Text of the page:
Thursday, August 28, 2008

Kai Koolie Culture Imperils Civic Society Engagement

“Kai Koolie” Culture Imperils Civic Engagement

Everyone in India, Chennaiites included, knows, usually from direct, first-hand personal experience, that political, municipal and administrative corruption continues and is on the rise at every level of civil society. In this article I focus on what I am calling Kai Coolie Culture in the City of Chennai.

Although born in Chennai and increasingly appreciative of my birthplace, I had never spent time there until I began visiting regularly from my home and family in New York City and residing for a few months every year, in this booming, bustling, diverse metropolis. I have become impressed with Tamil culture and struggled to learn to speak street Tamil, which I find more vibrant and interesting than the more formal Tamil prose affected by news broadcasters and politicians with captive vote-banks. While In Chennai, I ride the public buses every day (I don’t own a car either in India or the U.S. and don’t plan to) during every extended visit, to every corner of the city. I continue to be particularly impressed with the civility and courtesy of ordinary people in Chennai, during my everyday activities here. I attribute this courtesy and civility, partly to the centuries-long civilizational discourse among Tamils, embodied in the Thirukkural and other works with which I am endeavoring to become familiar.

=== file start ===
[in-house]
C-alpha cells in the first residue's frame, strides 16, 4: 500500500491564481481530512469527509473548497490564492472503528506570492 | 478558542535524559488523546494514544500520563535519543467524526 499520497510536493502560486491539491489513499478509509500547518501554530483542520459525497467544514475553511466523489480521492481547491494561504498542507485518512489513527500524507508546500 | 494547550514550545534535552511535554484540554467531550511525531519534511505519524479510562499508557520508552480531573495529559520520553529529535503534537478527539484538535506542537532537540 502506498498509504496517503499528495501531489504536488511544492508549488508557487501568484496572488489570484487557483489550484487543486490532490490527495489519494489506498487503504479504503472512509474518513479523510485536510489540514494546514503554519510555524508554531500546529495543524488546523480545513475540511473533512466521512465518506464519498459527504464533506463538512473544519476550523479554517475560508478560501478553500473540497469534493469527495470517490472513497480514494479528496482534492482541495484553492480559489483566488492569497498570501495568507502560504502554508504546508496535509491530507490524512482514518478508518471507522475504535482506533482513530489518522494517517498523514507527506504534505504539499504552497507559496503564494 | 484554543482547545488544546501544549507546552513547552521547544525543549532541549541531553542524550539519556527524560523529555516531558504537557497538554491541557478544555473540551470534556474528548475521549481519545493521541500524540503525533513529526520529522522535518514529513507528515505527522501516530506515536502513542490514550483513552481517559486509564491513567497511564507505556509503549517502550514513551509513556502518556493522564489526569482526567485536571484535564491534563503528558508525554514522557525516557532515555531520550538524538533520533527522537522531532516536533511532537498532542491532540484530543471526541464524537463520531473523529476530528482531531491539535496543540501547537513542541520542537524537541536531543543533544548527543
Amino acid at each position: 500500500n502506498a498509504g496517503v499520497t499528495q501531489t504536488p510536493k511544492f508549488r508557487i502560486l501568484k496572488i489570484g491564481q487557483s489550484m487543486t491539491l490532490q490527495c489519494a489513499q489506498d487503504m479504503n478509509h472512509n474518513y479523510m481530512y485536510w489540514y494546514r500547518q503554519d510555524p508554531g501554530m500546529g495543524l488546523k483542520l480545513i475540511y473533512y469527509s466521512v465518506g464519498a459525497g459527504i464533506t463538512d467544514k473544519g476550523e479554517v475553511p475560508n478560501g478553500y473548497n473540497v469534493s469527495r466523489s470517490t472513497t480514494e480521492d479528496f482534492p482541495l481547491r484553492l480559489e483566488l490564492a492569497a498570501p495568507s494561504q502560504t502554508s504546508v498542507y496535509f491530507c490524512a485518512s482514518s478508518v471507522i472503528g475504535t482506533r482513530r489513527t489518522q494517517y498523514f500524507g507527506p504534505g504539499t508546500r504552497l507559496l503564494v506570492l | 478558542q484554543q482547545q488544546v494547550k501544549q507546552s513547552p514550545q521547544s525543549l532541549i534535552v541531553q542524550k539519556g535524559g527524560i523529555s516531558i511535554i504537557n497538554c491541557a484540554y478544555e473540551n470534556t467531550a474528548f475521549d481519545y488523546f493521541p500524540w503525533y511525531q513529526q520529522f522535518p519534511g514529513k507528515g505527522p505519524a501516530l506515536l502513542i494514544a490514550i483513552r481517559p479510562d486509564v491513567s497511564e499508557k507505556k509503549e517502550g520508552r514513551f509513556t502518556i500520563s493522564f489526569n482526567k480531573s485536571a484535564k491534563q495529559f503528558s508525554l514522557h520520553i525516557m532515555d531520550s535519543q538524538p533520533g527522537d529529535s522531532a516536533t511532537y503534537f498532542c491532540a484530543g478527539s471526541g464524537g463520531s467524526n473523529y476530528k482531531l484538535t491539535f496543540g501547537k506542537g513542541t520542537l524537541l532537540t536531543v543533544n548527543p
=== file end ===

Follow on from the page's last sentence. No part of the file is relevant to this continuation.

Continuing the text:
Thirukkural Culture or Kai Koolie Culture? So at this particular juncture in my continuing love affair with Chennai, my question is What do Chennaiites want -- Thirukural culture or Kai Koolie culture? This is a choice that is necessary to make, now, if we are to resume the Thirukural style of civilizational discourse, or if we choose to succumb to a thoroughly contemporary and noxious form of civic engagement - - Kai Koolie culture -- that imperils the development of healthy civic institutions in our unprecedented democracy. What civic path will Chennaiites choose?

The Personal is Political: The personal is political and vice versa, in my book. I grew up listening to stories about a Tahsildar great grandfather who became legendary under British rule for rejecting bribes and still accomplishing civic progress and prosperity within his jurisdiction in an area of Malabar. I grew up with an example of a father who became Director General of the Geological Survey of India and Founder Director of the Centre for Earth Science Studies (an Annual Lecture memorializes his professionalism and commitment), who led an inter-departmental scientific expedition to the Great Nicobar Islands, under Indira Gandhi’s Prime Ministership, and whose abiding passion for Earth System sciences had made him a visionary administrator of impeccable integrity.